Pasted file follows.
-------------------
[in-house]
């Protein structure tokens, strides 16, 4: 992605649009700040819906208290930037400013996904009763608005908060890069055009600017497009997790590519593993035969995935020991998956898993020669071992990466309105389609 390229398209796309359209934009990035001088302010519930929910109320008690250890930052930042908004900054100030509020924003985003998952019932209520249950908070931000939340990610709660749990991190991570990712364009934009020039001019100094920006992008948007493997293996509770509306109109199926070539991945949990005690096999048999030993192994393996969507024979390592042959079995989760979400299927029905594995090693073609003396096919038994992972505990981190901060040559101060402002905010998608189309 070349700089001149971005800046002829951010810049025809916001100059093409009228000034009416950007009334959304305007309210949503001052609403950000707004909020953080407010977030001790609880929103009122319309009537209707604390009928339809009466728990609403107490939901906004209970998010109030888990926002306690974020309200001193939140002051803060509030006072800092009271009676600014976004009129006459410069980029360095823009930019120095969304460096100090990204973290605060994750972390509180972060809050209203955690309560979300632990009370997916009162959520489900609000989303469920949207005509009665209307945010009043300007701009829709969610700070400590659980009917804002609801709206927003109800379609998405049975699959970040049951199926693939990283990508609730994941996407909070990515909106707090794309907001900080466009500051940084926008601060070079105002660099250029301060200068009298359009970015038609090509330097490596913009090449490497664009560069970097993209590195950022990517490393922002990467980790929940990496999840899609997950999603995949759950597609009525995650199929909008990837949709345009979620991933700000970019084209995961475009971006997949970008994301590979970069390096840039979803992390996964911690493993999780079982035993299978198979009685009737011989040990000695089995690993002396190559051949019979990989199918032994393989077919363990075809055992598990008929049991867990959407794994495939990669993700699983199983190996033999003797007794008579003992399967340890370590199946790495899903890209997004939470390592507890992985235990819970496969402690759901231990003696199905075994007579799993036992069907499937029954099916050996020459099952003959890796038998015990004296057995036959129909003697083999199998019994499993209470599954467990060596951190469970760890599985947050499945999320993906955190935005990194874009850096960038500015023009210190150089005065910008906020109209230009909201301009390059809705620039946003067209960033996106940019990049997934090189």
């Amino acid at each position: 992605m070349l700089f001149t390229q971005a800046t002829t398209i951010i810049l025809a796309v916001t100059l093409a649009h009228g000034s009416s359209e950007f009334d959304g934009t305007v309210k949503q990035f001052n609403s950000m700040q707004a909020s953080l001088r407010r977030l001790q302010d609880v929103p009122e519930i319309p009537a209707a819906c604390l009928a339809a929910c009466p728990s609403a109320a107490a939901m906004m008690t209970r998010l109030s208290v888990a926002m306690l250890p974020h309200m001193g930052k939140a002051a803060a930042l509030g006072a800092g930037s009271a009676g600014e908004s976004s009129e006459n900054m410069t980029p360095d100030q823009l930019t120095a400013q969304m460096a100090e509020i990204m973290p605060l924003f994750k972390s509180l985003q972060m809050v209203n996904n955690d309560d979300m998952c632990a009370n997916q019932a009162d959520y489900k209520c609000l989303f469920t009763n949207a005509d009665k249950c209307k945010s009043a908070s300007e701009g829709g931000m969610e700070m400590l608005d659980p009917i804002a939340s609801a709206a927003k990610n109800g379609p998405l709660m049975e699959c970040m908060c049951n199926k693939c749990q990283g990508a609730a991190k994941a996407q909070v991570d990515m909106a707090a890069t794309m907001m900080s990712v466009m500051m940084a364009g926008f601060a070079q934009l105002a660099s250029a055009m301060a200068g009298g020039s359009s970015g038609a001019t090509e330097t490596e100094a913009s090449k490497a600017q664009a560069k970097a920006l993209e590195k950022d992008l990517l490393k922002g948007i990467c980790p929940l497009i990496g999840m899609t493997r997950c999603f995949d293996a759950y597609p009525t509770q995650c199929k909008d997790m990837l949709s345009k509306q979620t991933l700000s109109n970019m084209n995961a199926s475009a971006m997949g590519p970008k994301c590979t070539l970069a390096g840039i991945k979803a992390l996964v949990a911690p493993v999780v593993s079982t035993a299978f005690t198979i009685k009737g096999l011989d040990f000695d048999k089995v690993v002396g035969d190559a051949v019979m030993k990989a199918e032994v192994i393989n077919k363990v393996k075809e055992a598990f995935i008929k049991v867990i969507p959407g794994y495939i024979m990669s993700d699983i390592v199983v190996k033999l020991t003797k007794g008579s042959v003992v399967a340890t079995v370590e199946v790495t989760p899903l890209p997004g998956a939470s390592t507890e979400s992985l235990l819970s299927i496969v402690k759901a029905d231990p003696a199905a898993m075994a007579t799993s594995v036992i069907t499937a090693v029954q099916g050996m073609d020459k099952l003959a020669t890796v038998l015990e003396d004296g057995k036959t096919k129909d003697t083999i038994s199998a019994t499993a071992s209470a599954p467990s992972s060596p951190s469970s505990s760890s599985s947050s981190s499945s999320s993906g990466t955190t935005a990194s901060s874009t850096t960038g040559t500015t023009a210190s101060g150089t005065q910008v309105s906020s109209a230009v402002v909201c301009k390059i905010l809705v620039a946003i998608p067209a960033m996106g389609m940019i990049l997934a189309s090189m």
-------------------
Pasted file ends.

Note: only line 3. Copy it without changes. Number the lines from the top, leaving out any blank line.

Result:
């Amino acid at each position: 992605m070349l700089f001149t390229q971005a800046t002829t398209i951010i810049l025809a796309v916001t100059l093409a649009h009228g000034s009416s359209e950007f009334d959304g934009t305007v309210k949503q990035f001052n609403s950000m700040q707004a909020s953080l001088r407010r977030l001790q302010d609880v929103p009122e519930i319309p009537a209707a819906c604390l009928a339809a929910c009466p728990s609403a109320a107490a939901m906004m008690t209970r998010l109030s208290v888990a926002m306690l250890p974020h309200m001193g930052k939140a002051a803060a930042l509030g006072a800092g930037s009271a009676g600014e908004s976004s009129e006459n900054m410069t980029p360095d100030q823009l930019t120095a400013q969304m460096a100090e509020i990204m973290p605060l924003f994750k972390s509180l985003q972060m809050v209203n996904n955690d309560d979300m998952c632990a009370n997916q019932a009162d959520y489900k209520c609000l989303f469920t009763n949207a005509d009665k249950c209307k945010s009043a908070s300007e701009g829709g931000m969610e700070m400590l608005d659980p009917i804002a939340s609801a709206a927003k990610n109800g379609p998405l709660m049975e699959c970040m908060c049951n199926k693939c749990q990283g990508a609730a991190k994941a996407q909070v991570d990515m909106a707090a890069t794309m907001m900080s990712v466009m500051m940084a364009g926008f601060a070079q934009l105002a660099s250029a055009m301060a200068g009298g020039s359009s970015g038609a001019t090509e330097t490596e100094a913009s090449k490497a600017q664009a560069k970097a920006l993209e590195k950022d992008l990517l490393k922002g948007i990467c980790p929940l497009i990496g999840m899609t493997r997950c999603f995949d293996a759950y597609p009525t509770q995650c199929k909008d997790m990837l949709s345009k509306q979620t991933l700000s109109n970019m084209n995961a199926s475009a971006m997949g590519p970008k994301c590979t070539l970069a390096g840039i991945k979803a992390l996964v949990a911690p493993v999780v593993s079982t035993a299978f005690t198979i009685k009737g096999l011989d040990f000695d048999k089995v690993v002396g035969d190559a051949v019979m030993k990989a199918e032994v192994i393989n077919k363990v393996k075809e055992a598990f995935i008929k049991v867990i969507p959407g794994y495939i024979m990669s993700d699983i390592v199983v190996k033999l020991t003797k007794g008579s042959v003992v399967a340890t079995v370590e199946v790495t989760p899903l890209p997004g998956a939470s390592t507890e979400s992985l235990l819970s299927i496969v402690k759901a029905d231990p003696a199905a898993m075994a007579t799993s594995v036992i069907t499937a090693v029954q099916g050996m073609d020459k099952l003959a020669t890796v038998l015990e003396d004296g057995k036959t096919k129909d003697t083999i038994s199998a019994t499993a071992s209470a599954p467990s992972s060596p951190s469970s505990s760890s599985s947050s981190s499945s999320s993906g990466t955190t935005a990194s901060s874009t850096t960038g040559t500015t023009a210190s101060g150089t005065q910008v309105s906020s109209a230009v402002v909201c301009k390059i905010l809705v620039a946003i998608p067209a960033m996106g389609m940019i990049l997934a189309s090189m």